Some Credit Cards Are Simply Evil

Don’t get me wrong. I don’t rant about “banksters” or encourage people to incinerate their plastic and go “cash only” as Dave Ramsey acolytes do. That’s a primitive and reactionary way to handle your finances.

I think credit is an attractive option, when used responsibly, and I personally net thousands of dollars each year in cash back and free flights from the credit cards I use. I abhor using cash for the simple reason that you never get rewarded with cash. And change sucks. (Also, in the interest of disclosure, I feature and review some of my favourite credit card promotions over on the popular personal finance site I founded. So I have a vested interest in this credit card game…)

With this said, there are some credit cards that are simply evil. Purely sinister. Born of the devil, truly. Take, for example, the innocent enough sounding First Premier Card that CNN Money reported on earlier today. (By the way, isn’t “First Premier” a rather redundant name?)

As CNN’s reporter wrote, “Toni Riss had a credit card with a 79.9% interest rate. The 58-year-old woman from Texas thought she struck gold when she found the First Premier card, which is aimed specifically at consumers with poor credit.”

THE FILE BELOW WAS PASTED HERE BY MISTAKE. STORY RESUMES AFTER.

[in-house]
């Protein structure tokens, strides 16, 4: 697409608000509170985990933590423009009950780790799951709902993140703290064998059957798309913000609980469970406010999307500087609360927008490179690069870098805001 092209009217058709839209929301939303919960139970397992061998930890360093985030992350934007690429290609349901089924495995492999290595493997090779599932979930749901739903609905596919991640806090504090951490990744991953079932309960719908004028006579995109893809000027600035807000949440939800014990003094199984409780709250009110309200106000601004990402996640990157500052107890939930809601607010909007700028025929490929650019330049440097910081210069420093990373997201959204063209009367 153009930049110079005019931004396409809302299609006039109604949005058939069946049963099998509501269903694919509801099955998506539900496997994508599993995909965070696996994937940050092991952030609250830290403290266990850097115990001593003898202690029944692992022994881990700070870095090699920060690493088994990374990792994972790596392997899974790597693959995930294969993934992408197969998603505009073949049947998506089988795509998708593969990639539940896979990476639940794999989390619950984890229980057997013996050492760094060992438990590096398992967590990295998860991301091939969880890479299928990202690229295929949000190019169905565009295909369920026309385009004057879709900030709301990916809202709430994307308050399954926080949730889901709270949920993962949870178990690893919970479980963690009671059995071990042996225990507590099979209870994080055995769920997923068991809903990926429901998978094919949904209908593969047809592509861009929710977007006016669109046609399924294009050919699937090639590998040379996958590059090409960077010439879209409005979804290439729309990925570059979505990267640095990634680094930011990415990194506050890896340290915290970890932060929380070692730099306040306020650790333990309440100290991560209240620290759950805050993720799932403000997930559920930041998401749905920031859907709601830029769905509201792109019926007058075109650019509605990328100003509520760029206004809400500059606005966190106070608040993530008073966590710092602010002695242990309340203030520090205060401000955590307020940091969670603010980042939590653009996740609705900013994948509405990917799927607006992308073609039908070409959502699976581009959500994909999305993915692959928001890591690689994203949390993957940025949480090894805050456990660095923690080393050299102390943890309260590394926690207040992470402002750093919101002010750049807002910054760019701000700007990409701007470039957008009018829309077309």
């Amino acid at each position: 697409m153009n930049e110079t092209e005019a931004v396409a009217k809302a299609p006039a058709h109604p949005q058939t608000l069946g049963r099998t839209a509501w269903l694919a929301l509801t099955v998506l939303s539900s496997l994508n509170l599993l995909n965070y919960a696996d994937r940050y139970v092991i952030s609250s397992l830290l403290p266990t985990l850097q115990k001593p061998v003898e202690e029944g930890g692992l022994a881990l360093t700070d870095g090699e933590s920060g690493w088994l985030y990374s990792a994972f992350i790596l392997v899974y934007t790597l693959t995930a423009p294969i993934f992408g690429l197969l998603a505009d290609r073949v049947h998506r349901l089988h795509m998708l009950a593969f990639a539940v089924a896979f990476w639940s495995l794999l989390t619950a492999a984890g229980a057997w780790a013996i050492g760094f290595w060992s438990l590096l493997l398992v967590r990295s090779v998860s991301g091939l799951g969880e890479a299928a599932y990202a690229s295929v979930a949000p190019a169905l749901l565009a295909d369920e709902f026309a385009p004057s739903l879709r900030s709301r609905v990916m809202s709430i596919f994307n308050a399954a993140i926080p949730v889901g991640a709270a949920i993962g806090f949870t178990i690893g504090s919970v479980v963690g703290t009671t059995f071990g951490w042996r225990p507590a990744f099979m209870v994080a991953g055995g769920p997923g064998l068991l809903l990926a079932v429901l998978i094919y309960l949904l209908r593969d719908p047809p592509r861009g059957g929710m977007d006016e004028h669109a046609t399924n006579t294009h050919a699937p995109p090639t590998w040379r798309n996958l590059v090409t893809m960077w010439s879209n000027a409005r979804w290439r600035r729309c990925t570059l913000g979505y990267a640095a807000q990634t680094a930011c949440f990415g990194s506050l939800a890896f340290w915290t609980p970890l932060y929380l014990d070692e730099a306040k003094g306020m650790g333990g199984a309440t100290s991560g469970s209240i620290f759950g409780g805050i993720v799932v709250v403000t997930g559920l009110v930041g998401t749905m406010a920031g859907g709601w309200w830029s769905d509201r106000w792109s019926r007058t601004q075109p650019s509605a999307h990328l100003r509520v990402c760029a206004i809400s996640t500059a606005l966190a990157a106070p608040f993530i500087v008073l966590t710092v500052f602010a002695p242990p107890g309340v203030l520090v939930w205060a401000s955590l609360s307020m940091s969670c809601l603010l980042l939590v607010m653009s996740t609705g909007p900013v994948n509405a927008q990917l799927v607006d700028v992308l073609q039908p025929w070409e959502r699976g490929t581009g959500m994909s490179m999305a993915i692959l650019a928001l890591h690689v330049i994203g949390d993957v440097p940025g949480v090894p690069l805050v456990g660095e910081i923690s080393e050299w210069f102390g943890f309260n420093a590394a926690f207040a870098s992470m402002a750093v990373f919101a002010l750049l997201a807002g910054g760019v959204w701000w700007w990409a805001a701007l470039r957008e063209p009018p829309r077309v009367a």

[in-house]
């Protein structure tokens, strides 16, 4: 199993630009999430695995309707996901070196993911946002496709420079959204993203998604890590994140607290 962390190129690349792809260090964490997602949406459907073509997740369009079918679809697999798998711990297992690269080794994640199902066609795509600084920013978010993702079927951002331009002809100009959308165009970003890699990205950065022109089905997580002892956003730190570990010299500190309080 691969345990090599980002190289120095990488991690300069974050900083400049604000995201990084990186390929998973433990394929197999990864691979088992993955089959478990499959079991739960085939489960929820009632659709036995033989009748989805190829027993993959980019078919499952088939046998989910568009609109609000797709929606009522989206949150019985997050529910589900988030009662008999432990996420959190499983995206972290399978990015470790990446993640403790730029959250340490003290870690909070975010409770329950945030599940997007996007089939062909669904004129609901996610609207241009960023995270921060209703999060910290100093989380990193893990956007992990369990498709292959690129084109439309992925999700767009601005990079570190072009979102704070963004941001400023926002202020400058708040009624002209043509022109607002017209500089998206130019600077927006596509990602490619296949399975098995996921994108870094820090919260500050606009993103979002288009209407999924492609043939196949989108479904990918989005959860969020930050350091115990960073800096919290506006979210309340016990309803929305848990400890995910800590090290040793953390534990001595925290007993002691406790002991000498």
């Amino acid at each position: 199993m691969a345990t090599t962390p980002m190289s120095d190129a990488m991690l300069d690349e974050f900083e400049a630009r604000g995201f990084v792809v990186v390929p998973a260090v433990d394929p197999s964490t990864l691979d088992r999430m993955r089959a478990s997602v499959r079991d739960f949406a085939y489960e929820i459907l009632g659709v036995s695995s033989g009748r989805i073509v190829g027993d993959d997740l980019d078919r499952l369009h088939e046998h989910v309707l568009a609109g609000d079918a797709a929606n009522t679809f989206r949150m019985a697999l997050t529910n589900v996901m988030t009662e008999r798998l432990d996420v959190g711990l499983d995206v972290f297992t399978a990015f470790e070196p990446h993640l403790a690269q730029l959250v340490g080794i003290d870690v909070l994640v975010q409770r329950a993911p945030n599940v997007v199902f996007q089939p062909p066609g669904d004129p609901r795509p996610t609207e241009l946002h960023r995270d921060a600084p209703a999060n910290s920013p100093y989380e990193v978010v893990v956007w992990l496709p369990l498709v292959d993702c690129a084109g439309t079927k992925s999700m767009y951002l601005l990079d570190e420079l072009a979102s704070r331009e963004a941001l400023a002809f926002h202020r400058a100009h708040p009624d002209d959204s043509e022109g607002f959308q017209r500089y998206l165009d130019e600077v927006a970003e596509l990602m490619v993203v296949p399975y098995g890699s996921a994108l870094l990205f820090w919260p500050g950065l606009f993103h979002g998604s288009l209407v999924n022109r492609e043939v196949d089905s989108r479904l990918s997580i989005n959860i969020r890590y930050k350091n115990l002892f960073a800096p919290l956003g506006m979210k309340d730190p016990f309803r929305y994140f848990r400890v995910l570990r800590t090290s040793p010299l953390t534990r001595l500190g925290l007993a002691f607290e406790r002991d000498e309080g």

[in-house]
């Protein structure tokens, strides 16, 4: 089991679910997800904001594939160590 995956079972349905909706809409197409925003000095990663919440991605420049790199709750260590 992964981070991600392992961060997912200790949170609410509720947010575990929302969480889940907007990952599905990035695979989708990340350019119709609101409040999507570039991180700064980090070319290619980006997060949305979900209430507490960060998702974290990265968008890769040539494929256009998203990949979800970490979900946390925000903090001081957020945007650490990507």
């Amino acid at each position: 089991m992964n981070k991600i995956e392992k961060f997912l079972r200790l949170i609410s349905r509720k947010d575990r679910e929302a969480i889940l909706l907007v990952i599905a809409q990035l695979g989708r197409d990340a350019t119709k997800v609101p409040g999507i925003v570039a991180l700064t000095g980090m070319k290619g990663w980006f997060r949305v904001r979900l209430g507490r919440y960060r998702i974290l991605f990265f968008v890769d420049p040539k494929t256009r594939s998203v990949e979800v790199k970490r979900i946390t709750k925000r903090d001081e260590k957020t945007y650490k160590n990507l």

Take a moment to let that sink in. Poor Toni Riss, who is probably a decent lady except for her subpar credit history, was given a credit card with an APR just shy of 80%. And no, that’s not a penalty or default rate.

Absolutely insane. Even borrowing “hard money” from the mob would only cost you 30% to 40% (from what I’ve heard!) — which begs the question: why is this legal?

It’s beyond usury, even. It’s just taking advantage of someone. An 80% interest rate goes above and beyond pricing out risk at the margins, so that the card issuer can remain profitable and solvent.

If someone’s credit is so atrocious that your bank can’t break even without charging 80%, you should not issue that person a card in the first place.

Ms. Riss would have been better off seeking a secured credit card from her local bank, and rebuilding her credit over time, rather than doing business with a school of piranhas.

Disclosures: Opinions expressed are mine alone, and I used to review credit cards for a living. Also, my web site has a financial relationship with several card issuers and banks. No financial relationship or position on any company mentioned in this story at time of publication.

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